The research content hosted by arXiv is not fully accessible to everyone due to disabilities and other barriers. This matters because a significant proportion of people have reading and visual disabilities, it is important to our community that arXiv is as open as possible, and if science is to advance, we need wide and diverse participation.

In addition, we have mandates to become accessible, and accessible content benefits everyone. In this paper, we will describe the accessibility problems with research, review current mitigations (and explain why they aren’t sufficient), and share the results of our user research with scientists and accessibility experts.

Finally, we will present arXiv’s proposed next step towards more open science: offering HTML alongside existing PDF and TeX formats. An accessible HTML version of this paper is also available at


Open science platforms fighting clandestine abuses of piracy and phishing: The Open Science Framework Case

Authors : Ayumi Ikeda, Fumiya Yonemitsu, Naoto Yoshimura, Kyoshiro Sasaki, Yuki Yamada

The Open Science Framework (OSF) is an important and useful platform for researchers to practice open science. However, OSF has recently been misused for criminal purposes, especially on search boards for watching pirated copyright works, leading to phishing sites.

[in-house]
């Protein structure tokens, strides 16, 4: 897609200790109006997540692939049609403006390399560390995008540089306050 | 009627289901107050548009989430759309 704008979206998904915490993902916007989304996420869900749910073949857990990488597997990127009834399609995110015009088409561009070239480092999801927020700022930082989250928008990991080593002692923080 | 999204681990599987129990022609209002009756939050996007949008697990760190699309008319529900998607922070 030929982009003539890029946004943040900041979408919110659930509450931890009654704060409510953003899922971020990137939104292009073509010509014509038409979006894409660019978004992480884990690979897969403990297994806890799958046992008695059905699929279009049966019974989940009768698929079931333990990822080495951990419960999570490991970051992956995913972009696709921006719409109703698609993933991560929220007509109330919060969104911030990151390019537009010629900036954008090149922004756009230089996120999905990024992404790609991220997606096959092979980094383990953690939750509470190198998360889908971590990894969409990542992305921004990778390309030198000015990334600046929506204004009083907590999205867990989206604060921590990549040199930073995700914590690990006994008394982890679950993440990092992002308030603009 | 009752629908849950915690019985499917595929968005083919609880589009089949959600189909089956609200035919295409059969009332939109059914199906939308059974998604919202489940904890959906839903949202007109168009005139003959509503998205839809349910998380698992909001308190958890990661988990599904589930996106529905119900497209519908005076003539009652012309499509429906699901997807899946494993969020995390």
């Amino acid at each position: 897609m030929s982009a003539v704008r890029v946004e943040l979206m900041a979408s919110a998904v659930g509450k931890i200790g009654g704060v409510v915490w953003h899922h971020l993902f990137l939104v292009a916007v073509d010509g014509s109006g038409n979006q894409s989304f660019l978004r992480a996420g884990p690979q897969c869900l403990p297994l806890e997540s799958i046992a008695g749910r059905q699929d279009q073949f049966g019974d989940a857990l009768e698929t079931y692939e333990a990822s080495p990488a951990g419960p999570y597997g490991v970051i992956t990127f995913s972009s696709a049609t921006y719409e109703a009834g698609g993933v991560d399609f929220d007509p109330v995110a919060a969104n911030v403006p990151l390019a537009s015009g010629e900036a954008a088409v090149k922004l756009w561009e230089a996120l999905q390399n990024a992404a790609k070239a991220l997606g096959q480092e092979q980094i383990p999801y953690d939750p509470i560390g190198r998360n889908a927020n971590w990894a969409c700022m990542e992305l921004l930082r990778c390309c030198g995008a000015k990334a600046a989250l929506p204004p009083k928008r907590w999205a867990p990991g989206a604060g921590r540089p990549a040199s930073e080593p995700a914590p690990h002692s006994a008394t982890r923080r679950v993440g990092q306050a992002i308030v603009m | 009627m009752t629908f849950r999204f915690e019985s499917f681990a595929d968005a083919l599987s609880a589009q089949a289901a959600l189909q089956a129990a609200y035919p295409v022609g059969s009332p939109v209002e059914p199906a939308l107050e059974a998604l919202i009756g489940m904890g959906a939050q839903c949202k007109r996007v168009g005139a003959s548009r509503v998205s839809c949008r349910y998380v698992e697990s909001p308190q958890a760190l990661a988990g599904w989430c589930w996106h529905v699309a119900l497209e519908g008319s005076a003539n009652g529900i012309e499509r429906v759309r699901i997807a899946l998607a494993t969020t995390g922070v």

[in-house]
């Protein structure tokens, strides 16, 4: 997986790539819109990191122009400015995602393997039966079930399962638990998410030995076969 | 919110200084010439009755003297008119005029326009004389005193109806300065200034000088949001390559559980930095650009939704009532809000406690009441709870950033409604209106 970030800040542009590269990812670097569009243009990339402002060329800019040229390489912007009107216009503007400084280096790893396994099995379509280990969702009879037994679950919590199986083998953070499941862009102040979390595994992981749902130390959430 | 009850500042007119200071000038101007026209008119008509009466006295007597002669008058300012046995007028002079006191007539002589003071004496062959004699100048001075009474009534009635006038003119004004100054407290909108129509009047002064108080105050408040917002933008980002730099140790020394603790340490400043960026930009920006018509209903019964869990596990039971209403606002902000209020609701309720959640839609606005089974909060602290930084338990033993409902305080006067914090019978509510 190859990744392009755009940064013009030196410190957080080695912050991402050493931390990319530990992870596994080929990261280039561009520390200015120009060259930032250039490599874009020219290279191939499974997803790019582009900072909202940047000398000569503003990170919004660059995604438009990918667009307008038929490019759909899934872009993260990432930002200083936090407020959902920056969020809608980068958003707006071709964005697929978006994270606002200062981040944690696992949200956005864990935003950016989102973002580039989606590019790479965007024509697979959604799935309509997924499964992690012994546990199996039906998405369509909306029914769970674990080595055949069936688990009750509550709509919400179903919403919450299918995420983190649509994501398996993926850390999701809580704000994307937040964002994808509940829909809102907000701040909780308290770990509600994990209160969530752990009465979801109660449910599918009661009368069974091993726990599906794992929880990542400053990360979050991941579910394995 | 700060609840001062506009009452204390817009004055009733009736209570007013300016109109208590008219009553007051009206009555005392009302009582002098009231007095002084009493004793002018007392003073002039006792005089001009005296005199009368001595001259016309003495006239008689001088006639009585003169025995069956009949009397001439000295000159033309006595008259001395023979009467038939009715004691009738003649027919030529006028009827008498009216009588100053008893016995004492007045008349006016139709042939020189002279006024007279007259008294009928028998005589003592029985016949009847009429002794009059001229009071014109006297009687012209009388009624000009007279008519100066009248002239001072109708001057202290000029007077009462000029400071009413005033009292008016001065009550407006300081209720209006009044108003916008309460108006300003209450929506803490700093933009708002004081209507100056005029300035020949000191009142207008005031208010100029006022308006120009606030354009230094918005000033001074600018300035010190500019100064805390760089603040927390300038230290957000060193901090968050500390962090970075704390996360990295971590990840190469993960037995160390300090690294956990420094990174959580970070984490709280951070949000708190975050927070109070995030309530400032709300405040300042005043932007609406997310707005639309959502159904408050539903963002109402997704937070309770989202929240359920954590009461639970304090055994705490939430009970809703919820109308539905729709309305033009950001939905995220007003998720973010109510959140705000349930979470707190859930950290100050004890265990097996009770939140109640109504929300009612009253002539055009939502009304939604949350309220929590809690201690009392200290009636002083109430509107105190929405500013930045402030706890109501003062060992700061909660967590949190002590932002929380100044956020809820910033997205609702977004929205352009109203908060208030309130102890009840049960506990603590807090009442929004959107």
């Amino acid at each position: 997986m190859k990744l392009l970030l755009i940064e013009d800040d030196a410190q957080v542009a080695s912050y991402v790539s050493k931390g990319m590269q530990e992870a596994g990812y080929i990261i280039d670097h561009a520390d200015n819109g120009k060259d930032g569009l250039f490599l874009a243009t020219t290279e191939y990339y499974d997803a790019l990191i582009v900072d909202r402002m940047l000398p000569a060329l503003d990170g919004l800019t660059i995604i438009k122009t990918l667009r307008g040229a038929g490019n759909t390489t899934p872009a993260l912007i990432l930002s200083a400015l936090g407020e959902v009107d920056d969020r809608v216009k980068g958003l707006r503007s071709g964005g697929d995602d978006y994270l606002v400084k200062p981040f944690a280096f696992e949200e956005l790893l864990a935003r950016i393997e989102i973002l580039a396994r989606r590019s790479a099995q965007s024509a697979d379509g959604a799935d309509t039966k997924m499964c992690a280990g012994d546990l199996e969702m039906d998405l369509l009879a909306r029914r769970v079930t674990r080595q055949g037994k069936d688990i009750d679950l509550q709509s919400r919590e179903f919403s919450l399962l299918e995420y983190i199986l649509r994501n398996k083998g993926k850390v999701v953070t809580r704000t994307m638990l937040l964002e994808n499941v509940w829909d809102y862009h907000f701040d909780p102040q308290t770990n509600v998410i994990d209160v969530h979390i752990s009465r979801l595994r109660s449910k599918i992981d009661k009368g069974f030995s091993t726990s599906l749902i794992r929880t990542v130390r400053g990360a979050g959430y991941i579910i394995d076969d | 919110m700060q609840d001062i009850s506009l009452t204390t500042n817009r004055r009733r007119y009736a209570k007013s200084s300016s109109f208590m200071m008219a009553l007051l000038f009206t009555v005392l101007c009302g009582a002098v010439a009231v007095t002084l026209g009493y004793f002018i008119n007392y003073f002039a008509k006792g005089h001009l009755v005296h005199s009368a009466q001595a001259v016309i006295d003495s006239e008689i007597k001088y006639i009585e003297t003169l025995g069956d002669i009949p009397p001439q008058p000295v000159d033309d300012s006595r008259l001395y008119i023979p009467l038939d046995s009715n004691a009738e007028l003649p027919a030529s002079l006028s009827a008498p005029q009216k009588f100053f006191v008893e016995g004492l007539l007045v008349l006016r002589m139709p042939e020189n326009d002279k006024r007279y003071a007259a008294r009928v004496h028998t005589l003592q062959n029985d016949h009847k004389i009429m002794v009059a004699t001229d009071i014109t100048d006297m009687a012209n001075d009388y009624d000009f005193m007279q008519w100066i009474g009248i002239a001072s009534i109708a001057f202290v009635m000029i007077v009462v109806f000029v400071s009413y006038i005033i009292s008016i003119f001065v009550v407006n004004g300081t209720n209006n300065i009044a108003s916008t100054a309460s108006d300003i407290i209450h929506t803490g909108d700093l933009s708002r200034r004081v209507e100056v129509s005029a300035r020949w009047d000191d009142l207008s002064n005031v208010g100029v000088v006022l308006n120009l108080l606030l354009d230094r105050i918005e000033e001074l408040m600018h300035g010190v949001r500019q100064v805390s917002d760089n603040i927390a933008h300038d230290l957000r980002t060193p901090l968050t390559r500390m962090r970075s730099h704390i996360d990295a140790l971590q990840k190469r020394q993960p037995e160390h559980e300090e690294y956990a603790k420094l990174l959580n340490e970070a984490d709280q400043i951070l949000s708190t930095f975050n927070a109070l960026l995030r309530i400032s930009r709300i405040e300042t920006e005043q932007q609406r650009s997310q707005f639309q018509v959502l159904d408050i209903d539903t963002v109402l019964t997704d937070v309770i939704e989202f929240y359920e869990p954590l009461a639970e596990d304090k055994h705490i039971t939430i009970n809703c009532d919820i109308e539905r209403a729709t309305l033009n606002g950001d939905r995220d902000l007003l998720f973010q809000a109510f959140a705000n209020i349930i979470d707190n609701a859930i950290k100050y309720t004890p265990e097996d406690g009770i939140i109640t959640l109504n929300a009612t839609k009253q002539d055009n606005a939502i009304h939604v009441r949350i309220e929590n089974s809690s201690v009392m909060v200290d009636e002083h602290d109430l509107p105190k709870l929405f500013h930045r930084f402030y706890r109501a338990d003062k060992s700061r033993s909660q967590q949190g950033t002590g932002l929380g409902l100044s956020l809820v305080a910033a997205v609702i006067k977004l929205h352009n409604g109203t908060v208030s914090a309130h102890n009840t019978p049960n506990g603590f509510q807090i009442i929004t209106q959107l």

This misuse can negatively influence the OSF server function; therefore, it is important to take appropriate measures. To protect the sound base of open science in the future, this paper reports cases where OSF has been abused for illegal activities and discusses various measures, including those already implement by OSF management.

URL : Open science platforms fighting clandestine abuses of piracy and phishing: The Open Science Framework Case


The impact of COVID-19 on the debate on open science: An analysis of expert opinion

Auteurs/Authors : Melanie Benson Marshall,  Stephen Pinfield, Pamela Abbott, Andrew Cox, Juan Pablo Alperin,  Natascha Chtena, Isabelle Dorsch, Alice Fleerackers, Monique Oliveira,
Isabella Peters

This study is an analysis of the international debate on open science that took place during the pandemic. It addresses the question, how did the COVID-19 pandemic impact the debate on open science?

The study takes the form of a qualitative analysis of a large corpus of key articles, editorials, blogs and thought pieces about the impact of COVID on open science, published during the pandemic in English, German, Portuguese, and Spanish.